Careers at Intersection

Mission

Intersection’s mission is to improve life in cities around the world.

History

In 2001 Campbell Hyers, Colin O'Donnell, and Scott Anderson founded Control Group, a technology and design consultancy. It managed creative technology projects from concept design through implementation. The same year, executives at TDI launched Titan, a company specializing in out-of-home advertising. It eventually became the largest transit advertising firm in North America.

In 2015, Titan and Control Group merged to form Intersection, a technology and media company. At the same time, it was acquired by a group of investors led by Sidewalk Labs. Intersection’s purpose was to revitalize the urban experience by working with cities to address modern problems. It would leverage its forbears‘ engineering, design, and marketing capabilities in the process.

Intersection’s first major project was LinkNYC, a program focused on replacing New York City’s payphone infrastructure with the fastest and largest free municipal WiFi network in the world. Introduced in 2016, it installed kiosks (called “Links“) across the city that featured WiFi and phone service. The project is in its beta phase and will continue to roll out new apps and services.

Business model of Intersection

Customer Segments

Intersection has a segmented market business model, with customer segments that have slightly different needs. Its customer groups are as follows:

  • For-Profit Brands – The company provides advertisers the opportunity to promote their products and services on its public media platforms.
  • Non-Profit Organizations – The company helps organizations create new products, services, systems, and experiences through its design and technology consultancy.

Value Proposition

Intersection offers four primary value propositions: accessibility, price, performance, and brand/status.

The company creates accessibility by increasing the availability of various services. Its kiosks provide WiFi and phone service to consumers outside their homes, enabling them to obtain information and communicate with others while on the go. It also offers USB charging ports in case consumers’ device batteries become drained, and a 911 button that they can press in case of an emergency.

The company offers a price value proposition. The services offered through its kiosk are 100% free as costs are covered by allowing advertisers to promote their products/services on its screens.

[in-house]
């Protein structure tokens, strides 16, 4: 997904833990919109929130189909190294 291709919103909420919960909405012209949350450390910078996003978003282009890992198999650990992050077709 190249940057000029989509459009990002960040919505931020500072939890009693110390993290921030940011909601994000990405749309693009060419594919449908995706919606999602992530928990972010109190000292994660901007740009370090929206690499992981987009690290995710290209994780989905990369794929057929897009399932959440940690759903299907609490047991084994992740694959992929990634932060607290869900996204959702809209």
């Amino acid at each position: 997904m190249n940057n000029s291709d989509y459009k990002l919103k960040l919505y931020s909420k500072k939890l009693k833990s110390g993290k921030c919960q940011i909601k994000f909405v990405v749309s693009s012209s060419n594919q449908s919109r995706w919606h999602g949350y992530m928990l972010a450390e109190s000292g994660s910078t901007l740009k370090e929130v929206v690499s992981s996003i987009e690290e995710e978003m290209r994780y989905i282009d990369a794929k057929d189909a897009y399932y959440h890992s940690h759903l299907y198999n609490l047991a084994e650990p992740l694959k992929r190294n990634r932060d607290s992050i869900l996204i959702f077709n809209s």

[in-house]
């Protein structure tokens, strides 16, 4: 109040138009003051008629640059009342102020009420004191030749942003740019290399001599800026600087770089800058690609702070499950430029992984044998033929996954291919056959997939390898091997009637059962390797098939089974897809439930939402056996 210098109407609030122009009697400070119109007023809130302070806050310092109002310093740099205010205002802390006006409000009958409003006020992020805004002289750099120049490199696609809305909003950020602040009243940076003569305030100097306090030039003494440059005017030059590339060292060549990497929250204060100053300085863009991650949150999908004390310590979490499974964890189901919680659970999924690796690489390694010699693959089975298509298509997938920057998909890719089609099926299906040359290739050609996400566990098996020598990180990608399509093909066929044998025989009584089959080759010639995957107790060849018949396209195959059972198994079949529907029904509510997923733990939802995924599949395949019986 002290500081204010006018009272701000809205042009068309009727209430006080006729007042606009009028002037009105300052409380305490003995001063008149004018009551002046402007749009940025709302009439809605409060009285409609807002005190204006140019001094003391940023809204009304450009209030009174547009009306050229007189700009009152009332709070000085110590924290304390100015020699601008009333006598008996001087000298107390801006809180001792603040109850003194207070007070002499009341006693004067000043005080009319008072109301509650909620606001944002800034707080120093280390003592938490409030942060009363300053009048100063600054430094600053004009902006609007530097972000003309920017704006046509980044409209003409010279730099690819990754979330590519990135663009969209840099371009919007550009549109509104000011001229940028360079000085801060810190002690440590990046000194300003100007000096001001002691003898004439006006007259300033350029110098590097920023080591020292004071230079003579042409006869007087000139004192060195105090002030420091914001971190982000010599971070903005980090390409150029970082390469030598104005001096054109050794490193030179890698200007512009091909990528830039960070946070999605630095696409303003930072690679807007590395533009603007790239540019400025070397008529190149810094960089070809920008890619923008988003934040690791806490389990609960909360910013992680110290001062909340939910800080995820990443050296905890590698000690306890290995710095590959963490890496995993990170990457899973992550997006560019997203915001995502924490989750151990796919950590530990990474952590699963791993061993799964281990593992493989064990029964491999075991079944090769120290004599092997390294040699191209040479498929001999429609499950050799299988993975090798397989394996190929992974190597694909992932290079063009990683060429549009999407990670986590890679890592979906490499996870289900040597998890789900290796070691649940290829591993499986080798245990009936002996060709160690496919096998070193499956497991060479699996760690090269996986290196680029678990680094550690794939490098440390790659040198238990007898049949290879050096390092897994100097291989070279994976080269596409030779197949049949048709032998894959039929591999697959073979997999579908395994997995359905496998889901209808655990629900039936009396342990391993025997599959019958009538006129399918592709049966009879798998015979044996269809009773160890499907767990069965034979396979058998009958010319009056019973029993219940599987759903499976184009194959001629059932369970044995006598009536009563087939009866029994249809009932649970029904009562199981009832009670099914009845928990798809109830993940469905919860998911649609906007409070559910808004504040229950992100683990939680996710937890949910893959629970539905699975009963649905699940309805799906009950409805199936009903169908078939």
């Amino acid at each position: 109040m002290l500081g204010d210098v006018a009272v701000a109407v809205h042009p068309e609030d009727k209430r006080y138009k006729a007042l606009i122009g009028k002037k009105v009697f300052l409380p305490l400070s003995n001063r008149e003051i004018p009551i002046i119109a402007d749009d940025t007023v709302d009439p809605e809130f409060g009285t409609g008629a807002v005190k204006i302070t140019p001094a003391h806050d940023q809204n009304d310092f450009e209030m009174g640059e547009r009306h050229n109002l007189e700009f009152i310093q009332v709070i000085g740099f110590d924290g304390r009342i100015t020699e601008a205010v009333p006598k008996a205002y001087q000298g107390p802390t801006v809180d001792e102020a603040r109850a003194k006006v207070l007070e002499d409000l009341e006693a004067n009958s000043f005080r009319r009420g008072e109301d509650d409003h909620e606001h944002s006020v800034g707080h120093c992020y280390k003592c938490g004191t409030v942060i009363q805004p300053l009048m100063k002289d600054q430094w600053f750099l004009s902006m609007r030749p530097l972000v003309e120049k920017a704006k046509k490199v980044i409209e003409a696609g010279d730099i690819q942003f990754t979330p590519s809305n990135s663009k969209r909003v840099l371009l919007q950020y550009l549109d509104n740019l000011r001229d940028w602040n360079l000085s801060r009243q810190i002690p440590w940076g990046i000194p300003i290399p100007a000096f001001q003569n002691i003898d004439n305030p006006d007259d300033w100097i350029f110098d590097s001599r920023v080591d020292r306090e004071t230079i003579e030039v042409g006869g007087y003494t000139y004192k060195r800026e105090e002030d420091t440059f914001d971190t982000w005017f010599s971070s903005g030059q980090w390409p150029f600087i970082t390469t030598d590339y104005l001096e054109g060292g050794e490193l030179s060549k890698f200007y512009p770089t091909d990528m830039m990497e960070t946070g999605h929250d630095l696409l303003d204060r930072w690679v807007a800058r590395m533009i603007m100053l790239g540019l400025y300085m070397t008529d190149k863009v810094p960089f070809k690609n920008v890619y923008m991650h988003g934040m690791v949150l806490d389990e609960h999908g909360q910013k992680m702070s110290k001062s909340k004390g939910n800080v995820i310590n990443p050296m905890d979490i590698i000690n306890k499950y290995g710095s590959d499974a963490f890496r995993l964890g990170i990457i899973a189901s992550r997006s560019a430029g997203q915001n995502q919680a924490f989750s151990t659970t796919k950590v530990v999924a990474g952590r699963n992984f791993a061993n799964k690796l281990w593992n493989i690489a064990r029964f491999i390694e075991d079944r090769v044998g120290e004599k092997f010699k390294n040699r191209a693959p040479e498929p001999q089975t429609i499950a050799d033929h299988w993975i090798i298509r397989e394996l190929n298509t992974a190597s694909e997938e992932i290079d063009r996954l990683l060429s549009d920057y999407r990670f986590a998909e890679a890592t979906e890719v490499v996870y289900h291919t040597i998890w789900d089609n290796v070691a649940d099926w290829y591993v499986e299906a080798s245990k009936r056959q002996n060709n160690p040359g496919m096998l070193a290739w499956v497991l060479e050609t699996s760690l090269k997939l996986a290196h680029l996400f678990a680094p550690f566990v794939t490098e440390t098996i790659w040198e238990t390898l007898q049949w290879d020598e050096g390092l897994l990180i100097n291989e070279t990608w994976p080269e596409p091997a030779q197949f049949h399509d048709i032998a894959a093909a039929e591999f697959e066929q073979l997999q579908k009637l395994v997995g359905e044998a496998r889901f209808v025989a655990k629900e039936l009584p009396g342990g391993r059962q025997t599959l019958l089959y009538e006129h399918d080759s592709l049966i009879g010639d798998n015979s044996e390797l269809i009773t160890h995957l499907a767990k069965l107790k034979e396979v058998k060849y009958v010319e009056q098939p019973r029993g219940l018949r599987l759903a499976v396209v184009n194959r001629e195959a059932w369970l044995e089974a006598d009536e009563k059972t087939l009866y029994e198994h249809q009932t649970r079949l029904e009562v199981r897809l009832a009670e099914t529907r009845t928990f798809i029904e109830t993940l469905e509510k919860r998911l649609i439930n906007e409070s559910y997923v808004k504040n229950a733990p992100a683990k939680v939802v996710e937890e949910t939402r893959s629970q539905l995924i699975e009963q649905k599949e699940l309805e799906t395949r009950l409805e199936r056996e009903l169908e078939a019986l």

The company demonstrates strong performance through tangible results. Each kiosk is powered by a fiber optic network that delivers speeds up to 100 times faster than the average public WiFi.

The company has established a strong brand due to its success. It plans to roll out 7,500 kiosks over the next few years, which it estimates will generate $500 million in revenues for New York City. Also, it has won a number of honors, including a Wood Pencil Award in the Urban Living category from D&AD Impact, recognition as a Finalist in the Spaces, Places, Cities category in Fast Company’s 2016 Innovation By Design Awards, and two-time rec ognition as a “Best Place to Work“ in NYC.

Channels

Intersection’s main channels for consumers are its kiosks, while it connects with advertisers and cities through its business development team. The company promotes its offering through its social media pages and participation in summits and conferences.

Customer Relationships

Intersection’s customer relationship is primarily of a self-service, automated nature. Customers utilize the service through the main platform while having limited interaction with employees. That said, there is a personal assistance component in the form of e-mail support through its website.

Key Activities

Intersection’s business model entails designing and developing devices that consumers can use and that brands can advertise their offerings on, as well as services for organizations in general.

Key Partners

Intersection’s key partners are the municipal authorities with whom it works to implement technology and media projects that enhance life for residents of their cities. The company also relies on third-party manufactures to produce technology objects, such as the kiosks it uses for LinkNYC.

Key Resources

Intersection’s main resources are its human resources, who include the technologists, media experts, engineers, designers, and strategists that work together to develop its technology and media solutions.

Cost Structure

Intersection has a cost-driven structure, aiming to minimize expenses through significant automation and low-price value propositions. Its biggest cost driver is likely sales/marketing, a fixed cost. Other major drivers are in the areas of customer support/operations and administration, both fixed costs.

Revenue Streams

Intersection has two revenue streams:

  • Advertising Revenues – Revenues the company generates from fees charged to brands to advertise their offerings on its technology platforms.
  • Service Revenues – Revenues the company generates from fees charged for the design and technology services it offers as part of its portfolio.
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